The cougar could tell that her friend was working hard at keeping herself under control. She decided to change the subject slightly away from Joe, and Annie's fears, to something a little safer. "What did you say to Marie?"

Annie sniffed briefly. "I explained to her that I had a first name and a middle name, like she does, and that I use my middle name because I like it better than my first name."

"That's true enough, as far as it goes."

The timbre of Annie's voice changed. "I'm not going to lie to my kids, Jan. Never. I may not tell them all the sordid details just yet, but I'll never lie to them. They deserve that much."

Janie could hear the anger building. "I know, girl, I know. Settle down, now…"

Annie shook her head rapidly. "I'm sorry, Janie. I'm being weird, I know." The fox ran a charcoal paw through her hair. "I just needed some outside perspective, that's all." Annie's voice softened as she continued. "I know I'm going to have to tell Joe about this before he finds out from… her. She must have had some reason for digging into my past. I've got to de-fuse that before it blows up in the middle of my marriage."

Janie smiled warmly in spite of herself, and was successful in putting that smile in her voice. "Nothing is going to damage your marriage, Annie. It's as solid as steel, as strong as the wings of that God-forsaken beast our husbands fly around in."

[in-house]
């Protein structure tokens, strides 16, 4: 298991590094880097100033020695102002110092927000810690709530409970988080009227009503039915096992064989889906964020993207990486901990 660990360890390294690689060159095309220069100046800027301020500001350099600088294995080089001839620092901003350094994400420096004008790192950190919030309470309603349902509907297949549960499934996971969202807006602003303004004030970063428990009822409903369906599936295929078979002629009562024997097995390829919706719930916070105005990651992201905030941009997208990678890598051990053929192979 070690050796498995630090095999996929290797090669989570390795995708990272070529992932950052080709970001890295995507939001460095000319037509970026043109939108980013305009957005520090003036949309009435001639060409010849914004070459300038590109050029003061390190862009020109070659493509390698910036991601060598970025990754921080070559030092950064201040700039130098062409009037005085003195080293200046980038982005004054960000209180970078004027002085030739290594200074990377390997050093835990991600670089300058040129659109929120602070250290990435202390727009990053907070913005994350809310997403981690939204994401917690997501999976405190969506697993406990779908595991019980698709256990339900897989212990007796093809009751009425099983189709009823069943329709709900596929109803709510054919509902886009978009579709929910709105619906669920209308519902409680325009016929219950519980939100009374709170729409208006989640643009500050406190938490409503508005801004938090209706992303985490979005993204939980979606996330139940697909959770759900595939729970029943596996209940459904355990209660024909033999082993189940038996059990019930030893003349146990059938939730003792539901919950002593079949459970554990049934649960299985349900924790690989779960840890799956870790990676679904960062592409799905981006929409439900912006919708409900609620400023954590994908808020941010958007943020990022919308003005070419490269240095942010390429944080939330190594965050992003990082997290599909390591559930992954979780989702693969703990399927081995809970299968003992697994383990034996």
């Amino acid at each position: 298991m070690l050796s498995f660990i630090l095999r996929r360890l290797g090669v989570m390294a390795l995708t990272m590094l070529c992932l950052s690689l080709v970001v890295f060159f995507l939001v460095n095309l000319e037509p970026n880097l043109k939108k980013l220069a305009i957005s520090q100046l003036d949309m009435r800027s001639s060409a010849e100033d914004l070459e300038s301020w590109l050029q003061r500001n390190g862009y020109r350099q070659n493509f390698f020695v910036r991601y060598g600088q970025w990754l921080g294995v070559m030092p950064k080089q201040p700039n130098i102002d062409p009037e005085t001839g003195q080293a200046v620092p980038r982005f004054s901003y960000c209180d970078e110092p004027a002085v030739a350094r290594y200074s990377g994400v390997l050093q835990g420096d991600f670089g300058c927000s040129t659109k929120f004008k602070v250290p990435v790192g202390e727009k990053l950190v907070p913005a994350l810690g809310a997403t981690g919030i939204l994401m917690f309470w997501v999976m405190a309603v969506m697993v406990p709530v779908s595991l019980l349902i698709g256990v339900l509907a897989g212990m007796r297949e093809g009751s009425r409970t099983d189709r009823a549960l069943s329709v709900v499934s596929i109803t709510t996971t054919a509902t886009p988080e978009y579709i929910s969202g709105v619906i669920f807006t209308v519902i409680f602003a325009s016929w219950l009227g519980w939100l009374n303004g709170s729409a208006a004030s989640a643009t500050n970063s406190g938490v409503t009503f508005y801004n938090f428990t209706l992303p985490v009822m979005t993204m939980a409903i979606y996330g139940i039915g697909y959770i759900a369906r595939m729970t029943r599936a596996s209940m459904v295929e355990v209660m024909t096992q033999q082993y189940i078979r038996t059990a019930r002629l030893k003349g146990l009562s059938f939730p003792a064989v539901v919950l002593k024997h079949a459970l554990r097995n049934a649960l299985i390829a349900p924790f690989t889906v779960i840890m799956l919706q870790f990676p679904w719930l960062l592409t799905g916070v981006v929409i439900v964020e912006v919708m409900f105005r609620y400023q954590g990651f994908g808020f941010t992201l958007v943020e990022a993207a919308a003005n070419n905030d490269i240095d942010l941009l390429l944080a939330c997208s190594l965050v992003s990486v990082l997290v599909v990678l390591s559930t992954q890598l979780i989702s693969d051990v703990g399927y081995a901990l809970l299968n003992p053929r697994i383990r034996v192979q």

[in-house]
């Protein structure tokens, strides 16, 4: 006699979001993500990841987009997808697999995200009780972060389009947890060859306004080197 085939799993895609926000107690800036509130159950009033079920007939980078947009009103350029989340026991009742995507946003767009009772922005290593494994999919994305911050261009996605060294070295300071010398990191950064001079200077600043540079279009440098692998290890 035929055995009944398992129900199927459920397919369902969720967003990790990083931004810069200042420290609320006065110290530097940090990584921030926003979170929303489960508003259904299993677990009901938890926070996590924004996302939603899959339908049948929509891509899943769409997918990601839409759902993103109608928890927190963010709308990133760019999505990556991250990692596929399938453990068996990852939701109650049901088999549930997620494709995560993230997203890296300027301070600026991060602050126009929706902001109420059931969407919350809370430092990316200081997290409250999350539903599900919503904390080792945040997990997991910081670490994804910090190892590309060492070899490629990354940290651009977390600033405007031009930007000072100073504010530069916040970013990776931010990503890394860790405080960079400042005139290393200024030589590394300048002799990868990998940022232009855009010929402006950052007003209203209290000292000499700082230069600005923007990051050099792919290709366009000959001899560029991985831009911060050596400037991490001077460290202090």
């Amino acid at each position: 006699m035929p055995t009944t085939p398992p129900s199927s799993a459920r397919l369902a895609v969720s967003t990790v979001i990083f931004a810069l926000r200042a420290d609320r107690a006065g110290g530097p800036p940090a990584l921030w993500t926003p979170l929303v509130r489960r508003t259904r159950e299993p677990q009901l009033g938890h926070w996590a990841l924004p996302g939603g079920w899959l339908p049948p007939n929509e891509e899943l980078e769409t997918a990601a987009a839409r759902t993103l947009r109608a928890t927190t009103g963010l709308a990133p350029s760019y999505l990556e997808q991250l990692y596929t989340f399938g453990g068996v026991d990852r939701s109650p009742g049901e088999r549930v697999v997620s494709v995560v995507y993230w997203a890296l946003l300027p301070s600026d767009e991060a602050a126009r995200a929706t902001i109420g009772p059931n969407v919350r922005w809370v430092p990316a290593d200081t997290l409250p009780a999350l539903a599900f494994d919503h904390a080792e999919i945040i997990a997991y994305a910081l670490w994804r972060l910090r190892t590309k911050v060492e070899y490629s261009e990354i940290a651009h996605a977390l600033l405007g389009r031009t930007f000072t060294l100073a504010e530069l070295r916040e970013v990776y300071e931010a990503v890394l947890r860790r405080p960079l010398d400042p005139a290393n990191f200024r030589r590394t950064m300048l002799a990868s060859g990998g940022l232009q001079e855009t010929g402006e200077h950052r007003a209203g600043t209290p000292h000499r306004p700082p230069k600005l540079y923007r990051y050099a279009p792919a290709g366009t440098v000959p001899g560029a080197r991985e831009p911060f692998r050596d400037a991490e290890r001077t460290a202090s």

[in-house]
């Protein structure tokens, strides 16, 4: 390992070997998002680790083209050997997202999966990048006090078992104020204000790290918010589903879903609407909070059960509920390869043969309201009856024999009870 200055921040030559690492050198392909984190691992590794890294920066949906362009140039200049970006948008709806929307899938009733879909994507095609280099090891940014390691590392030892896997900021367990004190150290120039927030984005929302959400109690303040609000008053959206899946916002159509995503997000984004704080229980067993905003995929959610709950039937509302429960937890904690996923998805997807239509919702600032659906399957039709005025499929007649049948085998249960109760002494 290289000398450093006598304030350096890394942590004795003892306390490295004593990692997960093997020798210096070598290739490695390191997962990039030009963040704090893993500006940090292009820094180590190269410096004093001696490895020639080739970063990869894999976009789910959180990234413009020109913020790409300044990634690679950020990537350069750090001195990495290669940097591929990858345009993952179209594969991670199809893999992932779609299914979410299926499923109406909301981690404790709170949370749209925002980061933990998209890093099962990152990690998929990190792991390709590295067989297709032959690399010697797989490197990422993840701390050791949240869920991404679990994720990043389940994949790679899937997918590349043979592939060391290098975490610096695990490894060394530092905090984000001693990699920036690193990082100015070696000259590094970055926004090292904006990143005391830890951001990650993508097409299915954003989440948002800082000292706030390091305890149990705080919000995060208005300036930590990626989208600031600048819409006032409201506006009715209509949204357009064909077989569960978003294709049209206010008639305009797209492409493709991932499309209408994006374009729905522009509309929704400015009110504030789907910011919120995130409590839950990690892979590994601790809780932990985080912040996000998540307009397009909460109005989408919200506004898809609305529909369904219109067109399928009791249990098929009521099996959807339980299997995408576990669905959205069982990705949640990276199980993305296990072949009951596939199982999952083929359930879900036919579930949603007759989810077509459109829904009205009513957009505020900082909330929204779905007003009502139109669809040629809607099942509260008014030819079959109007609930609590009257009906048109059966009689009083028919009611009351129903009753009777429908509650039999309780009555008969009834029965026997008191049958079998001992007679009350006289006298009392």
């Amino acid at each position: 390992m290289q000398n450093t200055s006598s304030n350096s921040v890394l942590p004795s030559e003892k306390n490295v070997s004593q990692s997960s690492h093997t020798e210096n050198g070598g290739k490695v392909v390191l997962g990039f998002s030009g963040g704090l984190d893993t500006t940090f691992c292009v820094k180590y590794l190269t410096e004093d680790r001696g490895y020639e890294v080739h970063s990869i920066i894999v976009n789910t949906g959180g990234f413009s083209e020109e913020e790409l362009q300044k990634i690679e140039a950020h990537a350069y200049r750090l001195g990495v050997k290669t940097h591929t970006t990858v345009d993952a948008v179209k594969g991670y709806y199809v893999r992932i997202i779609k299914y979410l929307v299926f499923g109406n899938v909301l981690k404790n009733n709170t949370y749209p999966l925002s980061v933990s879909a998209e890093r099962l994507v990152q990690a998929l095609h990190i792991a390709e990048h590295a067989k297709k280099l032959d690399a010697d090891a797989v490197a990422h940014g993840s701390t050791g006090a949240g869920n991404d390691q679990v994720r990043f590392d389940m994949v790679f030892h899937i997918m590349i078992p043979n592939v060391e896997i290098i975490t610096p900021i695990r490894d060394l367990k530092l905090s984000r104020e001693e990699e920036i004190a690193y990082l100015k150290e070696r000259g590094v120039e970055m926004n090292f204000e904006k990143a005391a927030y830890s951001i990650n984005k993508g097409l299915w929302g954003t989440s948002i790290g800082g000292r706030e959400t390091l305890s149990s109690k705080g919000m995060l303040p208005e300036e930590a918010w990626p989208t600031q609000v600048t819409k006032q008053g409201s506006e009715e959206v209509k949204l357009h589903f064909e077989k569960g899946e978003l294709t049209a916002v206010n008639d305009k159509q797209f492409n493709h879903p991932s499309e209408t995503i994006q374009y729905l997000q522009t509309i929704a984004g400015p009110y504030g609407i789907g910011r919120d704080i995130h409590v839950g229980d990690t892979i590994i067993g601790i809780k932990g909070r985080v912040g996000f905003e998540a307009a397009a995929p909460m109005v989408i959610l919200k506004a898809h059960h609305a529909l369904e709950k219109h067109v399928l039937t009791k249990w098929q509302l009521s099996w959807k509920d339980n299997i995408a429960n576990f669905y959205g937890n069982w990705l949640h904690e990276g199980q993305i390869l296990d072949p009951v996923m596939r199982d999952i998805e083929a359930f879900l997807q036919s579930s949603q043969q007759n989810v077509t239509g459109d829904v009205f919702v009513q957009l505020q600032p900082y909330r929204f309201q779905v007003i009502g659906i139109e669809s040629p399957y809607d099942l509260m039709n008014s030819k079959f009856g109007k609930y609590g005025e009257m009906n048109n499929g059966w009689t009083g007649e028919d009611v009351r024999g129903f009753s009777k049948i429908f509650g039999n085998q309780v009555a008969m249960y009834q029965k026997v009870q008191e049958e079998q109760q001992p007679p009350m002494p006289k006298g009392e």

Annie smiled briefly, and her friend could hear it in the exhaled breath that accompanied her voice. "At least your husband is smart enough to avoid that mechanical monstrosity."

Janie laughed gently, pulling Annie further away from her troubling thoughts. "What's he doing right now?"

"Joe?" Annie quickly wiped her eyes with the back of a paw as she stood. "I saw he and Joshua under the Jeep," she said as she reached for the paper-wrapped chilis. She noticed with a wry smile that she had mangled them pretty well in her concern of a few moments ago. She began walking slowly back towards her kitchen.

"What are they doing under the Jeep?" Janie prompted. She could hear her friend relaxing, and wanted to help propel her further in that direction.

"I don't know," Annie replied as she spied Marie, still stirring. She stepped past her daughter to toss the molested vegetable matter into the trash can in the tall cabinet with a mild grimace, and then returned to the table. "Joe's probably teaching Joshua something about how it works."

"Maybe we should get some lessons…" Janie ventured.

"I already know everything I need to know about working on cars," Annie said blankly. "That looks wonderful, honey," she said to her daughter as she looked over the coyfox's small shoulder into the bowl of beaten eggs. "We're ready to start."

Janie was mildly surprised as she heard little Marie reply "OK, Mommie." She'd known Annie for a lot of years and had never heard her mention anything about working on cars, let alone actually see her do anything more than pump a few gallons of gas into one.

"Since when do you know about fixing cars?"

Annie wedged the pawset between her shoulder and ear and began rummaging in her cupboards for spices.

"Elementary Red Fox, my dear Jan," she replied with a brief tail wag. The cougar could almost hear the fang tips being exposed in the giggle that came down the wire to her telephone. "Whatever's broken, whatever needs done, I just need to swish a tail, wiggle a hip, undo a button on a blouse, maybe bat my eyelashes, and… it's done!" Annie laughed pleasantly, the sound a bringing a silent sigh of relief to her friend. The fox was quickly becoming her old self.